Artists are known for repurposing materials, but Lindsey Dezman’s most recent approach is a little more unusual. She captures the detritus from a communal studio sink trap, a plumbing fixture that collects discarded clay and glaze particles that would otherwise clog sewer lines. Although a new technique for her studio practice, it is consistent with the anthropological thread that seems to run through Dezman’s career.
“I explore materials and objects as a means to understand rhythms of time. As we age, so do the things around us; the steps upon our front door creak and slump more with every season, while a fossilized, thousand years old dinosaur bone is a test of time. My work is inspired from these rhythms and pulses of life. The results are simple, abstracted forms through which material explorations take place. I specifically choose to highlight the inherent life spans and the nuances within each of the materials that I use.”
“As my methods of making vary, my focus is always upon utilizing clay in alternative ways. "Grenadier" is a collection of wall works that highlight a continued self-interest in material research, recording, and beauty in the discarded. The sludge is ever changing from red, white, beige to blue depending upon the materials used by myself, and others in the studio. I collect this accumulated sludge of clay and glaze and build the work using the Japanese process of Nerikomi. It incorporates a layering and stacking technique that, once cut into sections, reveals a decorative pattern. The wall pieces illustrate the transitional shifts between material usage over time while the sculptural works are core samples. By harvesting materials from the sink trap, the results are spontaneous and the pattern is unpredictable. The work becomes indicative of the materials washed away and becomes a record mapping the activities within a communal studio.”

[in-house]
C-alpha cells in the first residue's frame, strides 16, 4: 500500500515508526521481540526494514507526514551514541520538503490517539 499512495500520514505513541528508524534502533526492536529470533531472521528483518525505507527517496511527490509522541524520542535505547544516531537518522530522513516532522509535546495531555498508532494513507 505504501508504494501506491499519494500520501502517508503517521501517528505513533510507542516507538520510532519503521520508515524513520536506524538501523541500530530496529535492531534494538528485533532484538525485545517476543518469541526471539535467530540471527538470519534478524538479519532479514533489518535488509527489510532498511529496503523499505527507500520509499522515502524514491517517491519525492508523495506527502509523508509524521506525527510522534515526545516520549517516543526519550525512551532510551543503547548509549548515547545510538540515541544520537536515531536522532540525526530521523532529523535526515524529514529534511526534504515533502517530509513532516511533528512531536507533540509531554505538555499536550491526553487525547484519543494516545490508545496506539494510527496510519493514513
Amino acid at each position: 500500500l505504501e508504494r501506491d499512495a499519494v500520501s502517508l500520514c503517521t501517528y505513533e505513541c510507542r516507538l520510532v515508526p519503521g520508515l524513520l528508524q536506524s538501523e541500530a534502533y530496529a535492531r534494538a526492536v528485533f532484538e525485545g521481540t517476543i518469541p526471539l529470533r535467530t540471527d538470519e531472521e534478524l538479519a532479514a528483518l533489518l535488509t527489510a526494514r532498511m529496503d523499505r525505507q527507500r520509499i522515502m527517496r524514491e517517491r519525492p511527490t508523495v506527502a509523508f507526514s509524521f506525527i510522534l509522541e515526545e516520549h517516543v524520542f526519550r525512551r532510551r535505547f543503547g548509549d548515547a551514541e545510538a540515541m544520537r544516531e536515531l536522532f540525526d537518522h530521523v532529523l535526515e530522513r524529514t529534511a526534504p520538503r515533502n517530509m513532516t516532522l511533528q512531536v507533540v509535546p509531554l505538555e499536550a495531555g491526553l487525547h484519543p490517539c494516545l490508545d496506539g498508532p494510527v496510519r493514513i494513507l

Even though Dezman’s past work does include examples of what could described as more conventional forms and vessels, she seems far more conceptual than a potter. Her perspective feels fluid, shifting between an absorption in the craft and an objective point-of-view of her position in the world as both an artist and a human being.
Dezman splits her time between New Albany, IN and Detroit, MI. Earlier this year she was featured in Small Favors: Think Inside the Box, The Clay Studio, Philadelphia, PA, and from July 26 through August 22 you can find her work in Small Works 2018 at the Trestle Gallery, Brooklyn, NY. Her work is part of permanent collections including Cranbrook Art Museum and Icheon World Ceramic Center. Dezman is currently the Resident Artist at Indiana University Southeast in Southern Indiana.
Hometown: New Albany, Indiana
Education: Master of Fine Arts, Cranbrook Academy of Art, Bloomfield Hills, MI, 2014; Post Baccalaureate, Oregon College of Art & Craft, Portland, OR, 2012; Bachelor of Fine Arts, Colorado State University, Fort Collins, CO, 2011
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Written by Keith Waits. Entire contents copyright © 2018 Louisville Visual Art. All rights reserved.